Behind the BSaTT Curtain, Part 2

Page 1

This is the first page from our upcoming “What is Your Emergency?” story in Issue # 5 of our flagship anthology series. Bonus! It’s in color here, which the comic will actually be in black-and-white. Josh Hood (yes, that Josh Hood!) did the pencils and inks, Travis Perkins (yes, that Travis Perkins!) did the colors and the lettering.

The story that this art introduces is what brings us back around, too. The controversy that was mentioned last time around.

I was sitting at a friend’s house years ago on a Friday evening. It was the Friday that Netflix dropped its first Daredevil series, and we’d gathered to watch some of it. Like so many, I was blown away by that series, especially the one long continuous shot of Daredevil fighting through that one particular building. Watching it, I wondered what would it be like for someone to really do something like that? Be a vigilante. This is nothing new, I’m well aware. Even so, it kept kicking around in my head. Not costumes. No capes or tights or even body armor. I wasn’t looking at doing the second coming of Kick-Ass.

What would compel someone to go out and patrol a city at night and put themselves in harm’s way? I started working on this idea as a story and talked it over with a few friends. The immediate response that I got was that my story was a tricky one to pull off because the protagonist in the story is an African-American man, and I am not. One very good friend in particular introduced me to a two very key things: 1) A movement (that I shall not name because I don’t want to give them any traction) that was growing at the time in comics that opposed diversity in characters as well as creators; and 2) Ta-Nahesi Coates, more specifically Between the World and Me, his best-selling book that is really more an open letter to his son. This was just before Mr. Coates began his amazing run on Marvel’s Black Panther series.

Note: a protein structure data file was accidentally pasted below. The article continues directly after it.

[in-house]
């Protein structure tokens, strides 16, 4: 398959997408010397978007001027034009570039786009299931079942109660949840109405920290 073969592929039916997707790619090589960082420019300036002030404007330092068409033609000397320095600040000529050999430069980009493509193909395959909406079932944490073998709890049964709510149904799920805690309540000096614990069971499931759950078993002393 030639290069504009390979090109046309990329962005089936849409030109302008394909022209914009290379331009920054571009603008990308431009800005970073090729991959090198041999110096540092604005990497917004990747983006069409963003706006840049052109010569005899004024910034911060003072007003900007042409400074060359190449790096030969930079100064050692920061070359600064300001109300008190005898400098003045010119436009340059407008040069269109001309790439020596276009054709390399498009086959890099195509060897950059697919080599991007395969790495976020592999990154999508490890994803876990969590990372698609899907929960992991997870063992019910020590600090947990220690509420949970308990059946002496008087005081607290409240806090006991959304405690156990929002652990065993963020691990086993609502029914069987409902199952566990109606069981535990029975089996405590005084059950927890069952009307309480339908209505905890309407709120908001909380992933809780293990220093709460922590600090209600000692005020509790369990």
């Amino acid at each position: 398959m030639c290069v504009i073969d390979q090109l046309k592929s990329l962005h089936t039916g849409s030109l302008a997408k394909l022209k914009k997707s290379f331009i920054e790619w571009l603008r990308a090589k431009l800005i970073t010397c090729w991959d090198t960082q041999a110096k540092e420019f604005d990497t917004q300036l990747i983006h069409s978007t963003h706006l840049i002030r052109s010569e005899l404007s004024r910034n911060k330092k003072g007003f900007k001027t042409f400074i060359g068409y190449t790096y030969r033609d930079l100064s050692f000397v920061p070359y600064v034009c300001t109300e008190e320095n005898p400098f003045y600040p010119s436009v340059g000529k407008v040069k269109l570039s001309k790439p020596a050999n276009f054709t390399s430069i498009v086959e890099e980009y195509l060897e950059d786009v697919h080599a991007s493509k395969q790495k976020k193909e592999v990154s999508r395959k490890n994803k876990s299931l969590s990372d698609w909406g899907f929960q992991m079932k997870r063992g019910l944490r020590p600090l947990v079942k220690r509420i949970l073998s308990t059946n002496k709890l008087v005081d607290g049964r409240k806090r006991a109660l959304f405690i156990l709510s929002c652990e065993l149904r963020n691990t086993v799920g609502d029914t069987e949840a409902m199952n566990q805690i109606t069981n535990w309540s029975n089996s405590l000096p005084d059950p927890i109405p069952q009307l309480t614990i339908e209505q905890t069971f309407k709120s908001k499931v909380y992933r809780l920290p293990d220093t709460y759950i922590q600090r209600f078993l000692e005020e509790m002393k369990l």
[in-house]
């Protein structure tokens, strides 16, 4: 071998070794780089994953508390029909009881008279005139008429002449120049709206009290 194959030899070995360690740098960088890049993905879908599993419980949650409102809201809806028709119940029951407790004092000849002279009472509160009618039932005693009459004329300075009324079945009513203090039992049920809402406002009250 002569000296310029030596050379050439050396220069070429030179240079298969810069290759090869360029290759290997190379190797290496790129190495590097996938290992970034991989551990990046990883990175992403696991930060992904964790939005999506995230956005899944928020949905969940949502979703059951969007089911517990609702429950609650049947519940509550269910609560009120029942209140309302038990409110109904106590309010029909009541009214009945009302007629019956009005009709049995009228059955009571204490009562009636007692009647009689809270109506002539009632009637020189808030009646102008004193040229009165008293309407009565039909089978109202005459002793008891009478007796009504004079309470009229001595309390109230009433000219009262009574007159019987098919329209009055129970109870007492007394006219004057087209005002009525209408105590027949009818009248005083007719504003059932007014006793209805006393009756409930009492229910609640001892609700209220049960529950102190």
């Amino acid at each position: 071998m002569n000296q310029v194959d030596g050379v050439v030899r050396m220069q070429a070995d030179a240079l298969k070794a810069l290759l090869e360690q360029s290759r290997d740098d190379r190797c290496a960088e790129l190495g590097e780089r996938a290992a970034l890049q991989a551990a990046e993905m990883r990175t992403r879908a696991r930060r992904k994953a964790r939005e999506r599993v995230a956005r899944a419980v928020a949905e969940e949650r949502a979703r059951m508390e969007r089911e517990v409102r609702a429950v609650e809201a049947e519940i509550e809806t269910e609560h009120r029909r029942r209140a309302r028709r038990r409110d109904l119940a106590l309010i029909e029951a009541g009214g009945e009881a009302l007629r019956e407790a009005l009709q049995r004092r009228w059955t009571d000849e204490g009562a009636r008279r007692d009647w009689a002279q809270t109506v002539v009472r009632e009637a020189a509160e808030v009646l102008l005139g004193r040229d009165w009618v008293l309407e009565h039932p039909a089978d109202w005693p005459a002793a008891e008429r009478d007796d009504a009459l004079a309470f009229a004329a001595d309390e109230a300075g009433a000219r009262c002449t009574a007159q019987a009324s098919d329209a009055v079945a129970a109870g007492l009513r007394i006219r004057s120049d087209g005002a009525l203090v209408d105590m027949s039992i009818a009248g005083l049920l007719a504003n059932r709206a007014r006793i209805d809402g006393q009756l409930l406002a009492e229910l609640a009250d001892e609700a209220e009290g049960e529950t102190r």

Reading the opposing sides of an argument over inclusiveness in the comic book industry at the same time as reading Mr. Coates’ book opened my eyes to a much bigger, and truthfully, much scarier world. Privilege, for those of us who benefit from it, can be a warm blanket that makes us feel like everything is safe. Or at least better than it really is. I confess, I had been naive, and perhaps I still am.

I shelved the story. I’d come back around to it occasionally. I pitched it to an independent comic book company (spoiler, they passed on it). Time went on, and the story kept rummaging around in my mind. I decided that I wanted to tackle it again. Everything I had learned made the story feel even more important to me, even though I recognized that it would be a difficult story to properly tell.

In mid-2018, I struck up a conversation with independent artist Josh Hood at a convention. I was surprised that I was even talking about it at all, let alone that anyone else was interested. In no time at all, we were at work, and pages were coming in. I approached some colleagues with my script just before sending them to Josh, and I received a lot of the same warnings and concerns that I’d received before. For years I’d been struggling with this question, and here it was again: